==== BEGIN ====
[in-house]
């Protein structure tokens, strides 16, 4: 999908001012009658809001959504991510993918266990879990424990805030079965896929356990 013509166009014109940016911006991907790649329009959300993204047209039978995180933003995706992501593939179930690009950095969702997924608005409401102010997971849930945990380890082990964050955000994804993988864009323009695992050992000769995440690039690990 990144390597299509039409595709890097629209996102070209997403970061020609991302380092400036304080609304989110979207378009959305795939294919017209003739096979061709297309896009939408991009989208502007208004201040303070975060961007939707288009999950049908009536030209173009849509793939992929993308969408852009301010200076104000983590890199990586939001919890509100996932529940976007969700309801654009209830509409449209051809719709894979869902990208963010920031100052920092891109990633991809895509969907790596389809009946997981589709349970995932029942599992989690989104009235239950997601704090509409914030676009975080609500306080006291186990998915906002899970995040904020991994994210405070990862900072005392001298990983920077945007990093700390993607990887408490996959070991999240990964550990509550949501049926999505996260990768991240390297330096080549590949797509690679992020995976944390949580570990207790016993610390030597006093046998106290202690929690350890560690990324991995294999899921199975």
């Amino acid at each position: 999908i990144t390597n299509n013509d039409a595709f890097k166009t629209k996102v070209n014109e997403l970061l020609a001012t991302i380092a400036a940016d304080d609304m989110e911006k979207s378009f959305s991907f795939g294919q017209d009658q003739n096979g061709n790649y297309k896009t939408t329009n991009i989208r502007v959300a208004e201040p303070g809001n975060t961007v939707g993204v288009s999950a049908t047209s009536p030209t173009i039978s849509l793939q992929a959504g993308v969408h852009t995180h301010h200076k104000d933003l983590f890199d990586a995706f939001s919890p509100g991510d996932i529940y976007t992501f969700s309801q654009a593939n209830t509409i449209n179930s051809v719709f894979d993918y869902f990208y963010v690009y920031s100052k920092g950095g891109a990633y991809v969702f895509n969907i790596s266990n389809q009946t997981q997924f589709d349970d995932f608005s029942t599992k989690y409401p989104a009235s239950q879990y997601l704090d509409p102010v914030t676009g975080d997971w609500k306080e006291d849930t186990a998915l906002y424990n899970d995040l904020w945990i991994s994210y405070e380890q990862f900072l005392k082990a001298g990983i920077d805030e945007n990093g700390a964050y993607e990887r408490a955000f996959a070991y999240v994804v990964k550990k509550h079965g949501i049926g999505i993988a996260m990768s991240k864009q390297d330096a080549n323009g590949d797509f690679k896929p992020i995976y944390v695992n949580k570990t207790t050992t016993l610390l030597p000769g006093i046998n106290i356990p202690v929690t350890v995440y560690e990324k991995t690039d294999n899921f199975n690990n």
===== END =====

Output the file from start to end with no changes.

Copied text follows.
[in-house]
């Protein structure tokens, strides 16, 4: 999908001012009658809001959504991510993918266990879990424990805030079965896929356990 013509166009014109940016911006991907790649329009959300993204047209039978995180933003995706992501593939179930690009950095969702997924608005409401102010997971849930945990380890082990964050955000994804993988864009323009695992050992000769995440690039690990 990144390597299509039409595709890097629209996102070209997403970061020609991302380092400036304080609304989110979207378009959305795939294919017209003739096979061709297309896009939408991009989208502007208004201040303070975060961007939707288009999950049908009536030209173009849509793939992929993308969408852009301010200076104000983590890199990586939001919890509100996932529940976007969700309801654009209830509409449209051809719709894979869902990208963010920031100052920092891109990633991809895509969907790596389809009946997981589709349970995932029942599992989690989104009235239950997601704090509409914030676009975080609500306080006291186990998915906002899970995040904020991994994210405070990862900072005392001298990983920077945007990093700390993607990887408490996959070991999240990964550990509550949501049926999505996260990768991240390297330096080549590949797509690679992020995976944390949580570990207790016993610390030597006093046998106290202690929690350890560690990324991995294999899921199975």
């Amino acid at each position: 999908i990144t390597n299509n013509d039409a595709f890097k166009t629209k996102v070209n014109e997403l970061l020609a001012t991302i380092a400036a940016d304080d609304m989110e911006k979207s378009f959305s991907f795939g294919q017209d009658q003739n096979g061709n790649y297309k896009t939408t329009n991009i989208r502007v959300a208004e201040p303070g809001n975060t961007v939707g993204v288009s999950a049908t047209s009536p030209t173009i039978s849509l793939q992929a959504g993308v969408h852009t995180h301010h200076k104000d933003l983590f890199d990586a995706f939001s919890p509100g991510d996932i529940y976007t992501f969700s309801q654009a593939n209830t509409i449209n179930s051809v719709f894979d993918y869902f990208y963010v690009y920031s100052k920092g950095g891109a990633y991809v969702f895509n969907i790596s266990n389809q009946t997981q997924f589709d349970d995932f608005s029942t599992k989690y409401p989104a009235s239950q879990y997601l704090d509409p102010v914030t676009g975080d997971w609500k306080e006291d849930t186990a998915l906002y424990n899970d995040l904020w945990i991994s994210y405070e380890q990862f900072l005392k082990a001298g990983i920077d805030e945007n990093g700390a964050y993607e990887r408490a955000f996959a070991y999240v994804v990964k550990k509550h079965g949501i049926g999505i993988a996260m990768s991240k864009q390297d330096a080549n323009g590949d797509f690679k896929p992020i995976y944390v695992n949580k570990t207790t050992t016993l610390l030597p000769g006093i046998n106290i356990p202690v929690t350890v995440y560690e990324k991995t690039d294999n899921f199975n690990n």